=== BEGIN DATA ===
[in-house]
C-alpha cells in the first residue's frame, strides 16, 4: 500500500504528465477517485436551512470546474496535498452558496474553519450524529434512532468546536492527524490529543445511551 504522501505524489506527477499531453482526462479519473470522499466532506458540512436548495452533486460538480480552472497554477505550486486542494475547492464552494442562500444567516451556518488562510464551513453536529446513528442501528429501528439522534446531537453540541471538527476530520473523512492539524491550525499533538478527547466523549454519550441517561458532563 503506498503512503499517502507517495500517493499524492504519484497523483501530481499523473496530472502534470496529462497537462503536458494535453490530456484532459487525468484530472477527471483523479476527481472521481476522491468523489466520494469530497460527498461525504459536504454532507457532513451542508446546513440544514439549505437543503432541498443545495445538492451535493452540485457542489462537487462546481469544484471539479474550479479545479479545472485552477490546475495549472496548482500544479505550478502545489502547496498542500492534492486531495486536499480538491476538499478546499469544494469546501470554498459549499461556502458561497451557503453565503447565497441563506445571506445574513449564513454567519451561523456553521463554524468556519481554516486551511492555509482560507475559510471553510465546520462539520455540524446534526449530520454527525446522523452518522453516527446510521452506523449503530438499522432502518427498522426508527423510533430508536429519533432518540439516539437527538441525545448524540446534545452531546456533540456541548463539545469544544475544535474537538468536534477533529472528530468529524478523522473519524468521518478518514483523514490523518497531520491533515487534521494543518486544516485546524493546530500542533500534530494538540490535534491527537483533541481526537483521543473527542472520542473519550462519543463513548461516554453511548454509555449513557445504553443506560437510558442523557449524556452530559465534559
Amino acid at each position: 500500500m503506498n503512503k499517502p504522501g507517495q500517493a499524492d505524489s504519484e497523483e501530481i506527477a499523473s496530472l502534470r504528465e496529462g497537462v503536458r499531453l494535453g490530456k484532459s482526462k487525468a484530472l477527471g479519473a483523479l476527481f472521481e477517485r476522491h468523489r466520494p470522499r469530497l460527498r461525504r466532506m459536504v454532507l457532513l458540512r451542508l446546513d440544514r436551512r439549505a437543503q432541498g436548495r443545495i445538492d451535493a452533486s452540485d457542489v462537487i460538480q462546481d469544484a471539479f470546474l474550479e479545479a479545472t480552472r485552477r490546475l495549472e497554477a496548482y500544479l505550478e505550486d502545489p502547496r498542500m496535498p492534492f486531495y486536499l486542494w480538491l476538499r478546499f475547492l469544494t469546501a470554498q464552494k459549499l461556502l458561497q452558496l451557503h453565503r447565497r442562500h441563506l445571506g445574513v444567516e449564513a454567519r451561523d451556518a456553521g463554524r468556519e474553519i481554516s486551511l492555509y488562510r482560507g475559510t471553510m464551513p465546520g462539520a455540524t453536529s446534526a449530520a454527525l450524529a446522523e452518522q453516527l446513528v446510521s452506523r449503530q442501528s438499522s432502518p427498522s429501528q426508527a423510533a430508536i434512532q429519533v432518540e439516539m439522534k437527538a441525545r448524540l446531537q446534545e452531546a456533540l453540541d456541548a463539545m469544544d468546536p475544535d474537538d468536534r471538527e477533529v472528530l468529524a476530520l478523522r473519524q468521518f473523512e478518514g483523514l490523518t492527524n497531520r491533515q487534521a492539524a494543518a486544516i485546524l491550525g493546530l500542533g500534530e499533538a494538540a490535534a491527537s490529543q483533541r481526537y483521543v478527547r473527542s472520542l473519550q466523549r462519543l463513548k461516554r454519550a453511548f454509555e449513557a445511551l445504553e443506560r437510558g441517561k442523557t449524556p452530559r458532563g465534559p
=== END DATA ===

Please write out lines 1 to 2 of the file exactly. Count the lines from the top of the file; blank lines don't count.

[in-house]
C-alpha cells in the first residue's frame, strides 16, 4: 500500500504528465477517485436551512470546474496535498452558496474553519450524529434512532468546536492527524490529543445511551 504522501505524489506527477499531453482526462479519473470522499466532506458540512436548495452533486460538480480552472497554477505550486486542494475547492464552494442562500444567516451556518488562510464551513453536529446513528442501528429501528439522534446531537453540541471538527476530520473523512492539524491550525499533538478527547466523549454519550441517561458532563 503506498503512503499517502507517495500517493499524492504519484497523483501530481499523473496530472502534470496529462497537462503536458494535453490530456484532459487525468484530472477527471483523479476527481472521481476522491468523489466520494469530497460527498461525504459536504454532507457532513451542508446546513440544514439549505437543503432541498443545495445538492451535493452540485457542489462537487462546481469544484471539479474550479479545479479545472485552477490546475495549472496548482500544479505550478502545489502547496498542500492534492486531495486536499480538491476538499478546499469544494469546501470554498459549499461556502458561497451557503453565503447565497441563506445571506445574513449564513454567519451561523456553521463554524468556519481554516486551511492555509482560507475559510471553510465546520462539520455540524446534526449530520454527525446522523452518522453516527446510521452506523449503530438499522432502518427498522426508527423510533430508536429519533432518540439516539437527538441525545448524540446534545452531546456533540456541548463539545469544544475544535474537538468536534477533529472528530468529524478523522473519524468521518478518514483523514490523518497531520491533515487534521494543518486544516485546524493546530500542533500534530494538540490535534491527537483533541481526537483521543473527542472520542473519550462519543463513548461516554453511548454509555449513557445504553443506560437510558442523557449524556452530559465534559